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Bank of England says Brexit carries risk of credit crunch 

March 30, 2016

Martin Arnold, Financial Times

The Bank of England has warned that uncertainty over Britain’s membership of the European Union carries the risk of a credit crunch, as it raised the bar for banks to pass this year’s stress tests of the sector.

The BoE said that Britain’s EU referendum in June represents “the most significant near-term domestic risk to financial stability”.

But it added that the banking sector was strong enough to withstand a severe shock and still lend to households and businesses.

Banks are being asked to clear a higher bar in this year’s stress tests, which model a deeper shock to the global economy than the past two exercises and for the first time formally include two extra capital buffers in the overall requirements for banks.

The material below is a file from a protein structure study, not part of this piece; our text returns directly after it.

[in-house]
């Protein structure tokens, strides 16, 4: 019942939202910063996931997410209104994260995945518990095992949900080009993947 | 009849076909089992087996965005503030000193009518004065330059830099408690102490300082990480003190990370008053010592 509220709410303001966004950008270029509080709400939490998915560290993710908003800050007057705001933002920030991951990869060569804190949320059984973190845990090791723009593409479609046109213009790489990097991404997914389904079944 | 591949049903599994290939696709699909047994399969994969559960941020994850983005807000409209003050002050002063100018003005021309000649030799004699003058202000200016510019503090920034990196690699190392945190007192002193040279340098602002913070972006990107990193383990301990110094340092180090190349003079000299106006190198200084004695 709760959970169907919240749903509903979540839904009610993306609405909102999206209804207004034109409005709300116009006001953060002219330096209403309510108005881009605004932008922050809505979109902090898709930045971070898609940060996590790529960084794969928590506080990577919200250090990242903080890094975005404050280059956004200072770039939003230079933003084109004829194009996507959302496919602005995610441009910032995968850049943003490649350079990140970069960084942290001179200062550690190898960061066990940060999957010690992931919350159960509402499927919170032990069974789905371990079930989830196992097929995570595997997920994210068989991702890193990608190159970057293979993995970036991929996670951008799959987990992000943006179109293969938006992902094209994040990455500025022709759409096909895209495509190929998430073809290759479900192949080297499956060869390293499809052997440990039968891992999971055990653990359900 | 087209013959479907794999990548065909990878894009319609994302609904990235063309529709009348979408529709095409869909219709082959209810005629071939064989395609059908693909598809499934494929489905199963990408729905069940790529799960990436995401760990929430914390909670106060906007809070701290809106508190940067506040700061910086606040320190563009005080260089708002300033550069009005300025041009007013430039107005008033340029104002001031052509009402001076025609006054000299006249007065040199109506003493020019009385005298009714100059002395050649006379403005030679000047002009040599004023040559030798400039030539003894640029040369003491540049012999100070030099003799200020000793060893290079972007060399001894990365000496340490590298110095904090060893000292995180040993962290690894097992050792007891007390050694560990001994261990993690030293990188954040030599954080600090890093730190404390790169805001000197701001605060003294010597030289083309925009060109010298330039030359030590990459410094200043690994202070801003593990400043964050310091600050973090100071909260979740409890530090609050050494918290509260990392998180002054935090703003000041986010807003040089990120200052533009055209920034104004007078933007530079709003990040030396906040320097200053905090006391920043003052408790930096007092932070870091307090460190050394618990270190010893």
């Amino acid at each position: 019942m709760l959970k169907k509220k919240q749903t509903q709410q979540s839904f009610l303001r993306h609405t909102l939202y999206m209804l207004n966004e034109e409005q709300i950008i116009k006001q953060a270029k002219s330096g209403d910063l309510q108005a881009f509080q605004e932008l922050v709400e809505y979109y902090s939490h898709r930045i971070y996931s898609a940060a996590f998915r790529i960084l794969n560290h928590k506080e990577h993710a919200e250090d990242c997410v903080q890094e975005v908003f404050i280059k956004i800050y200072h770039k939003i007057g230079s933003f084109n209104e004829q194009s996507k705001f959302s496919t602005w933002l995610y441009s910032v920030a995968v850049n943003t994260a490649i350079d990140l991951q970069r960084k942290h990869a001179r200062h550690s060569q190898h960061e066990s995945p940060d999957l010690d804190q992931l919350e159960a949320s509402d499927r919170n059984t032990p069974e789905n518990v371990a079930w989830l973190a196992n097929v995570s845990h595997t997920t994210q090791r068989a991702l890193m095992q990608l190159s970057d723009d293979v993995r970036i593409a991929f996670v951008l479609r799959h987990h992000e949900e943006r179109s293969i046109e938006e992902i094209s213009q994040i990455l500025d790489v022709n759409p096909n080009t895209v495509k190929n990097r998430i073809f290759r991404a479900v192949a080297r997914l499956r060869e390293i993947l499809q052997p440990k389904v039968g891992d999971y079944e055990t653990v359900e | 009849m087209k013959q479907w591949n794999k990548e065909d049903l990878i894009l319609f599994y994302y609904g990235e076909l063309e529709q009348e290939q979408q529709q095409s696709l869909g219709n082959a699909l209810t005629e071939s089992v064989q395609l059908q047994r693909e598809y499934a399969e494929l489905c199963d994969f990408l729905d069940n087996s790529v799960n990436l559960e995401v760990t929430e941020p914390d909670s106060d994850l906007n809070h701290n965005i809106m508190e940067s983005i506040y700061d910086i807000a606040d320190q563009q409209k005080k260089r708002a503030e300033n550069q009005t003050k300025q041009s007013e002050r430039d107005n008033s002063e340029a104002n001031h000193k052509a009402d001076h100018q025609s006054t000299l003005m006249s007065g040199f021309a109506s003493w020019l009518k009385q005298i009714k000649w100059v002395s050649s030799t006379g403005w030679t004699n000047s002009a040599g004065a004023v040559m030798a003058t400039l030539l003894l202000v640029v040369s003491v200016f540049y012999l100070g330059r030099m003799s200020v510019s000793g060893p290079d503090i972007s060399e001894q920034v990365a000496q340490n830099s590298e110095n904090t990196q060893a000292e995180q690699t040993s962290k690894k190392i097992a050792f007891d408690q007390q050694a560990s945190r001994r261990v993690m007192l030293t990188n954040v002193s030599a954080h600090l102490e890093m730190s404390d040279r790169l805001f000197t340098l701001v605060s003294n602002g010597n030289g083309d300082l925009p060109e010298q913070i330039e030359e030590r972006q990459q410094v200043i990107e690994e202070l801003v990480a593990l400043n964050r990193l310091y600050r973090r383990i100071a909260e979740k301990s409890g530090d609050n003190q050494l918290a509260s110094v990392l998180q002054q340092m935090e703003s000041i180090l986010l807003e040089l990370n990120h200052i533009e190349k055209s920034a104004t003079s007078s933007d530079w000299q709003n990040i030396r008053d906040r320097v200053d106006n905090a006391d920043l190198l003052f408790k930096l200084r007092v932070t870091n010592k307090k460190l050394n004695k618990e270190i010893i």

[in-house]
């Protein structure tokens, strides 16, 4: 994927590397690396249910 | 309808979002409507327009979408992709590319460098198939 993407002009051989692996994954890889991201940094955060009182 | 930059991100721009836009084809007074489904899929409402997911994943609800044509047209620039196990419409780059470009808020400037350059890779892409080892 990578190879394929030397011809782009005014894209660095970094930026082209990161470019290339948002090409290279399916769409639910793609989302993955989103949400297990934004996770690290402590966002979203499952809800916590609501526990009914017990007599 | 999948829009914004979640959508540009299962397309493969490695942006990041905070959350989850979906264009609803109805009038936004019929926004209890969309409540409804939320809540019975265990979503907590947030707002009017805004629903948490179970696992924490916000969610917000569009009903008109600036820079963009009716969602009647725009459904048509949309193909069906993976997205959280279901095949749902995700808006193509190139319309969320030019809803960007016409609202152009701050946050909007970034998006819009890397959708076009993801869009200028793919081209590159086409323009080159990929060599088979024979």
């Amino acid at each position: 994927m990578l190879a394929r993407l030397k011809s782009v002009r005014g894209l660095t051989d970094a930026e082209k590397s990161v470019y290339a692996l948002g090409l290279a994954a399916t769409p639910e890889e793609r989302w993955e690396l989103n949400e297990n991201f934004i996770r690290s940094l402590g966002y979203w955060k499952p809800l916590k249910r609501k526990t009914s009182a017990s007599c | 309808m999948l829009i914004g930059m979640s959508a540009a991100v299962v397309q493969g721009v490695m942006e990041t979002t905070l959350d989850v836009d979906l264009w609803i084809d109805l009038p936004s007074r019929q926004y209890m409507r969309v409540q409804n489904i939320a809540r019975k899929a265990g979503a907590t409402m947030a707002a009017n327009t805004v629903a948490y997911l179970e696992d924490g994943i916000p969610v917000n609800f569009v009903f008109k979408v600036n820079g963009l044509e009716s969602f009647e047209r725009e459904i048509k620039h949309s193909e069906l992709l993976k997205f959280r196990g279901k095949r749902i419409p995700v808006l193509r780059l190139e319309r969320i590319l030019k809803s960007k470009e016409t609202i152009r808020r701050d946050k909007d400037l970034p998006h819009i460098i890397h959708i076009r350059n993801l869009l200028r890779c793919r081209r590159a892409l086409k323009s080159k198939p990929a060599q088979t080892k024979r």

The BoE warned that the UK’s high current account deficit left it vulnerable to a Brexit vote, which could trigger a rise in borrowing costs for the government, businesses and households. It added that borrowing costs could also rise in the eurozone with a knock-on effect on UK growth.

“Heightened and prolonged uncertainty has the potential to increase the risk premia investors require on a wide range of UK assets, which could lead to a further depreciation of sterling and affect the cost and availability of financing for a broad range of UK borrowers,” the BoE said in a statement from its Financial Policy Committee. Read more

 
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